In 2007, with grant funding provided by the Illinois Department of Human Services – Division of Mental Health, Aunt Martha’s launched the first private secure network in Illinois to provide telepsychiatry services. The technology system we created was the first of its kind in the state. The goal was two-fold:
Create access to care
- Illinois, like many states with rural areas, has a shortage of child psychiatrists. Our telepsychiatry program child psychiatrists available to those communities. It also became a model for future expansion.
Lower the cost of care
- In the short-term, telepsychiatry would lower the cost of care for families by eliminating travel, child care expenses and time away from home or work.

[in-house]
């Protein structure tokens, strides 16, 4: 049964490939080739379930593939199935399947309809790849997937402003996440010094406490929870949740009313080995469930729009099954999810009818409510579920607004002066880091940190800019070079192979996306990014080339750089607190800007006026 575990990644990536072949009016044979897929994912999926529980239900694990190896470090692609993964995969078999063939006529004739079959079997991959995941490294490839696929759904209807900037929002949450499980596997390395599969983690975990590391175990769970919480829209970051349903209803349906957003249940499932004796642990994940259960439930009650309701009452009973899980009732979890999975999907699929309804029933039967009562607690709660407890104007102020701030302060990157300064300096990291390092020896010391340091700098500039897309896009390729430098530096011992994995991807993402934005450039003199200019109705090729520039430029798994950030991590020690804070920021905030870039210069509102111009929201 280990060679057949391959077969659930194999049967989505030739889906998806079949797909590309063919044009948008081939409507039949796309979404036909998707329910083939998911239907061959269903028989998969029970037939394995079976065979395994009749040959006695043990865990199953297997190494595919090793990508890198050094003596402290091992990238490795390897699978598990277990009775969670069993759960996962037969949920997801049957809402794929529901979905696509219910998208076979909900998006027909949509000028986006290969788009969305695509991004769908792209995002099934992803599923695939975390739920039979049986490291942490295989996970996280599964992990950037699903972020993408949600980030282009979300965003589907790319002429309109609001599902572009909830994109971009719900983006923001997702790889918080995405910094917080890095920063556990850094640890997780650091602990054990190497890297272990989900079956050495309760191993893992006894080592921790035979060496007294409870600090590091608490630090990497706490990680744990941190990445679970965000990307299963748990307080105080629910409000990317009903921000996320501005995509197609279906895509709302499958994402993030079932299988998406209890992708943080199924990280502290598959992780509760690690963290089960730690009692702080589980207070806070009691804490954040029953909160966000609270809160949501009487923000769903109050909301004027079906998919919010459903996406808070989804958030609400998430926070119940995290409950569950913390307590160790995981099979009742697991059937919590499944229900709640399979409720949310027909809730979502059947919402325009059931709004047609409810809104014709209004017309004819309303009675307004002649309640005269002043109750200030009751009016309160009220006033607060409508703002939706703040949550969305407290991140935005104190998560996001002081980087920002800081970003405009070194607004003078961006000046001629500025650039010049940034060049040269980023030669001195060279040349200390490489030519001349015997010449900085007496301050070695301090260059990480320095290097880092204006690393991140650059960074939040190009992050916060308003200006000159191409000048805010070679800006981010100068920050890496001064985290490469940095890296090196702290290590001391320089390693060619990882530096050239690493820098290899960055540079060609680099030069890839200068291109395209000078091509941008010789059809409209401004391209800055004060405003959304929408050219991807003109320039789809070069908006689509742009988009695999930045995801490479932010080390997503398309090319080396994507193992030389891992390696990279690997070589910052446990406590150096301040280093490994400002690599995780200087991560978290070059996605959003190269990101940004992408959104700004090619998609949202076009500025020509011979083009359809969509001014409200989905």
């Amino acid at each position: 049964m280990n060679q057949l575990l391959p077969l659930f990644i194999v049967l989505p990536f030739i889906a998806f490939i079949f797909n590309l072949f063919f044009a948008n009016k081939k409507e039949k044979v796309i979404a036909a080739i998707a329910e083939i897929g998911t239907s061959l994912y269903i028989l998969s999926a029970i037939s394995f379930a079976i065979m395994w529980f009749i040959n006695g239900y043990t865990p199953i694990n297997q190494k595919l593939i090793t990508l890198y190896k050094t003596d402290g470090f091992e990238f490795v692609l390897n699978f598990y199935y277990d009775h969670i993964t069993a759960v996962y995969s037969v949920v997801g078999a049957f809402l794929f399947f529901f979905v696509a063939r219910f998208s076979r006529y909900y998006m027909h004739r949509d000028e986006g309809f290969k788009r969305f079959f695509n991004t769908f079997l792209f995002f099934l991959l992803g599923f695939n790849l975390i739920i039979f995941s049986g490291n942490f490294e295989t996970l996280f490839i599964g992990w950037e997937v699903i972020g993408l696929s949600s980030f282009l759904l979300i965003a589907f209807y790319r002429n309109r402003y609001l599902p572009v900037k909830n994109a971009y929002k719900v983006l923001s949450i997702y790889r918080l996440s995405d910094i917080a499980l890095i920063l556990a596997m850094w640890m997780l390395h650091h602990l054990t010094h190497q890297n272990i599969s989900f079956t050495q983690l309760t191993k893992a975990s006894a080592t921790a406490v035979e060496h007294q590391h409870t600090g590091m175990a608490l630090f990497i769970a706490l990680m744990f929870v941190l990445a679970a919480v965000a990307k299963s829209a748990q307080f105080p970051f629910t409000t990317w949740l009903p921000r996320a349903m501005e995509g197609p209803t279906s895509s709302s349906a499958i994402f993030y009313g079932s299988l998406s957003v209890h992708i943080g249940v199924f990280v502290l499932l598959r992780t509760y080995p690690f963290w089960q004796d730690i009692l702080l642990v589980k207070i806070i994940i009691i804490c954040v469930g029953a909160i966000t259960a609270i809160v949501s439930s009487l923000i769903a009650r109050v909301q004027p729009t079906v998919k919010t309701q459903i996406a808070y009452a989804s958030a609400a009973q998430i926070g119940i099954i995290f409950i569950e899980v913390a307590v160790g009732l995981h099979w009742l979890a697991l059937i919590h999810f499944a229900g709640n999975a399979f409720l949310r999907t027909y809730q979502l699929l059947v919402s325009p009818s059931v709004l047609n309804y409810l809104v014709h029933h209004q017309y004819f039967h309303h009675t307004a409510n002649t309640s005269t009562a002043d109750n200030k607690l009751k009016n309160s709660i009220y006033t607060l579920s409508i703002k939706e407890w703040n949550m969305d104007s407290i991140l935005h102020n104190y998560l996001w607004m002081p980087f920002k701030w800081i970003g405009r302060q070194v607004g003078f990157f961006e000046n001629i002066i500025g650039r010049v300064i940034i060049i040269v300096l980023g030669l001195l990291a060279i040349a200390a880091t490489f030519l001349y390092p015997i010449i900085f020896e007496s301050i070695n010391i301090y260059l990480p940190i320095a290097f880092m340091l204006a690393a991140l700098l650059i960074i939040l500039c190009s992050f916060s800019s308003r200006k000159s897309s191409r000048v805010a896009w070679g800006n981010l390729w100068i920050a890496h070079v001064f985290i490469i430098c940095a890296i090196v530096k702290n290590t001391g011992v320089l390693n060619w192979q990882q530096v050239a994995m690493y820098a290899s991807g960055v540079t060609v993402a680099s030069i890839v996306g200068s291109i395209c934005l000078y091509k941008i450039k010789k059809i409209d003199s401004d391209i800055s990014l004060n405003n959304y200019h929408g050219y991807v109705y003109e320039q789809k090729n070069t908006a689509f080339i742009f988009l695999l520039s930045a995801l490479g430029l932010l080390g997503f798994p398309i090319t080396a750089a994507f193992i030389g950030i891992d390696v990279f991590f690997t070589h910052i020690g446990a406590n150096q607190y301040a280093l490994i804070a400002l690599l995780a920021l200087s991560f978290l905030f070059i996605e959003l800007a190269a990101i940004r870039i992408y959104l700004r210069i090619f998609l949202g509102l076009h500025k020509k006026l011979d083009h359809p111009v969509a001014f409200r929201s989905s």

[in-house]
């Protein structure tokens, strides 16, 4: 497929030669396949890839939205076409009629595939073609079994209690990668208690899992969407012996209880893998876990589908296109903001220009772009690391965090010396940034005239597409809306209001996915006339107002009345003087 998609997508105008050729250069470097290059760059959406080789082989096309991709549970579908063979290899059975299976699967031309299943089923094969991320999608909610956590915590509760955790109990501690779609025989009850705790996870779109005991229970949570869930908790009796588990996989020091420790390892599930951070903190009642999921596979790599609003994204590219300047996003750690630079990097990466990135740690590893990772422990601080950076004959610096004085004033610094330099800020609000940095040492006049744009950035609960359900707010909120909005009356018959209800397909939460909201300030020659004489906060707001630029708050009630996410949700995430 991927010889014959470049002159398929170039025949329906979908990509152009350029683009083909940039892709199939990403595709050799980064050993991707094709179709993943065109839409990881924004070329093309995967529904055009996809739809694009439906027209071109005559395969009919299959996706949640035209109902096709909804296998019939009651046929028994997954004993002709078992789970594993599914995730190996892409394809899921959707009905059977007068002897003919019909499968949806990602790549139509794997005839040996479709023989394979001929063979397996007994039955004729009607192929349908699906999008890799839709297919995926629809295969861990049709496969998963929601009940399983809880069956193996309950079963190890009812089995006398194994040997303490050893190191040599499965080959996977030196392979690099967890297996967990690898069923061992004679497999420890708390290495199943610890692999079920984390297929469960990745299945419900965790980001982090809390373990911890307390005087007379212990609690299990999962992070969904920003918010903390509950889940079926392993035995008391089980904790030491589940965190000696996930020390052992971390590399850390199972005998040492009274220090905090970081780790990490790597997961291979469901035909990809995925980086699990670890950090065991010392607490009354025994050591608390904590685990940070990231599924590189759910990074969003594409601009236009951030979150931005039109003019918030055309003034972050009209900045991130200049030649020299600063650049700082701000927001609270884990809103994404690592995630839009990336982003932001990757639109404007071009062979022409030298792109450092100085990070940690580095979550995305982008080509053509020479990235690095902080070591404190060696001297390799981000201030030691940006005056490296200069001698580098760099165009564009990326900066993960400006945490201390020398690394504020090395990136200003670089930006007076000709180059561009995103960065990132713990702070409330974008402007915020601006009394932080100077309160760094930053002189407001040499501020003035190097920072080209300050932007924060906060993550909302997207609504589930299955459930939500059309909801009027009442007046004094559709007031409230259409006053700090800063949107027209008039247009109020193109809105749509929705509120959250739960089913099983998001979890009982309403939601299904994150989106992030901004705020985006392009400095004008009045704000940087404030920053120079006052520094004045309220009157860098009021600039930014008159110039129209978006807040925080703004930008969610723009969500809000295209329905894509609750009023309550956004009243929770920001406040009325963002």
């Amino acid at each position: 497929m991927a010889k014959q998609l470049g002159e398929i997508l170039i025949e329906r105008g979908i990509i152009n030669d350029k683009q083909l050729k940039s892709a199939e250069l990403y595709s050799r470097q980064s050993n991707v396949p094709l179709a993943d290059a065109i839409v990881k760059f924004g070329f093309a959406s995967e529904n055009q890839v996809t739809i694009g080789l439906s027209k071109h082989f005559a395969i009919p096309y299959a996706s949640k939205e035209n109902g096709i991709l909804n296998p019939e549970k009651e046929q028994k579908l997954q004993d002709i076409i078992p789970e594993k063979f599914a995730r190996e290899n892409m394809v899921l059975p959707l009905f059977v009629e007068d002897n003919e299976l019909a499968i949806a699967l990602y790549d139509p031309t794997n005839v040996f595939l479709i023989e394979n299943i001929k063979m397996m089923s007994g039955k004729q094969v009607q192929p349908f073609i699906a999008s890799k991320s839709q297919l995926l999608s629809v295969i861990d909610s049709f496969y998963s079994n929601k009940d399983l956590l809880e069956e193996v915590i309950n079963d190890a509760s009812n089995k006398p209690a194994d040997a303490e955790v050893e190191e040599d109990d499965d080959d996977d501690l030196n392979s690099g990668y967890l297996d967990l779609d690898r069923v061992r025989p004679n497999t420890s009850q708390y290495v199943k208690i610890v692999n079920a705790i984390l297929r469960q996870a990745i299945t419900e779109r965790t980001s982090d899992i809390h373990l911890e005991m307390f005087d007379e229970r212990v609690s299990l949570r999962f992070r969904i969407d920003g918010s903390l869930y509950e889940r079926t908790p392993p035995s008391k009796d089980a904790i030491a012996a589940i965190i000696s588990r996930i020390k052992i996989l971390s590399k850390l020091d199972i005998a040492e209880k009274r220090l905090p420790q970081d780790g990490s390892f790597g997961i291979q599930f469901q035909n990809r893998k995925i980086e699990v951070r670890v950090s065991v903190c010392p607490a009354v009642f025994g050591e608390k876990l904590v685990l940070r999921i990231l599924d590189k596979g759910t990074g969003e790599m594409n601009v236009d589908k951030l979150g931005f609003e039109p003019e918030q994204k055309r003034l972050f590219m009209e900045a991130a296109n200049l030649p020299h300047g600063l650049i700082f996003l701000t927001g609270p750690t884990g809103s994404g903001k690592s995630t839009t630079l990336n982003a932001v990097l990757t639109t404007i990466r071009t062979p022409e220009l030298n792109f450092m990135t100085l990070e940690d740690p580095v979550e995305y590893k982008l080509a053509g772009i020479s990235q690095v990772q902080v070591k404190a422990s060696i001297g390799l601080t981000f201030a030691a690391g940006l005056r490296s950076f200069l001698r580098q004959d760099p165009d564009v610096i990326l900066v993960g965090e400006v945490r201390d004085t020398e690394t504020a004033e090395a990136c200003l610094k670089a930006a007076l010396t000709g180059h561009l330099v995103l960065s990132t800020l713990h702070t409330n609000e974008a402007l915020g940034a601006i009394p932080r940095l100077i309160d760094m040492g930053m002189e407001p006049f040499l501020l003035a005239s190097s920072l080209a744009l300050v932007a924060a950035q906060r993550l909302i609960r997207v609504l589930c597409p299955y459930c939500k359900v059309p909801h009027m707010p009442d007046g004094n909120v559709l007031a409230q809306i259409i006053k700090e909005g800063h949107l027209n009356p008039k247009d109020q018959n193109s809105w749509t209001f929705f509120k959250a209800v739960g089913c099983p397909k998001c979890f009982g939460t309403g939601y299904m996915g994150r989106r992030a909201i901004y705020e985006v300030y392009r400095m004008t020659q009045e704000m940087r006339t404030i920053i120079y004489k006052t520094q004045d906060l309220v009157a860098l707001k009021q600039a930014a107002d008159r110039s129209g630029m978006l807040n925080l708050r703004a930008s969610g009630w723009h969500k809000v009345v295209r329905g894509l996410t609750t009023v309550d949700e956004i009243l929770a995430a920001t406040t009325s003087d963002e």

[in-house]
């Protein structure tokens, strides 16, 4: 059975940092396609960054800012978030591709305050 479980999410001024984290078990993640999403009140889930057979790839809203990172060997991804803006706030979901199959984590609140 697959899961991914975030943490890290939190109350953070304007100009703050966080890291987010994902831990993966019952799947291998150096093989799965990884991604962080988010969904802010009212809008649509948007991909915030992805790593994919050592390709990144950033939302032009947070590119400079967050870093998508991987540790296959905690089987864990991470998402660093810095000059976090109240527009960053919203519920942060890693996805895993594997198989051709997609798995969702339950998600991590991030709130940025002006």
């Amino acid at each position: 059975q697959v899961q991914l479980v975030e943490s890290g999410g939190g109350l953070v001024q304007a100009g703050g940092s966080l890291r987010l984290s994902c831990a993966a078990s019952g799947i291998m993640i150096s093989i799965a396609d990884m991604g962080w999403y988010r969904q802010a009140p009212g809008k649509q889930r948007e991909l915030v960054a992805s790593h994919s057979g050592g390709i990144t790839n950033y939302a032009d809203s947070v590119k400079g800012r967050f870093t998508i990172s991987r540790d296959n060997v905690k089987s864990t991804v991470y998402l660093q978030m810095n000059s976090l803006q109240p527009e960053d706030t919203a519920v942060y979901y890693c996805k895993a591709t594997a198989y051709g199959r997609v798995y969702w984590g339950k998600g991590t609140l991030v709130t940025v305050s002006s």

Technology Challenges and Medicaid Billing Barriers
Our first telepsychiatry network consisted of six Community Mental Health Centers in central and southern Illinois. The centers were able to refer children and adolescents, ages 0-17 with behavioral and emotional problems, who worked with Aunt Martha’s psychiatrists by video-conferencing for evaluations and medication management. Despite the technological breakthrough, there were still barriers to making it all work.
- At the time, access to a high-speed internet connection capable of supporting a high-quality, clinical interaction was spotty at best, particularly in the areas targeted by the telepsych program. This required special telecom lines to be installed at each partner site.
- By the way, Aunt Martha’s could not bill Medicaid for the visits provided over its telepsych network. Incredibly, it would be nearly a decade before telepsychiatry services could be billed just like an office visit!
The video below shows how much our early telepsychiatry services meant to one family in central Illinois.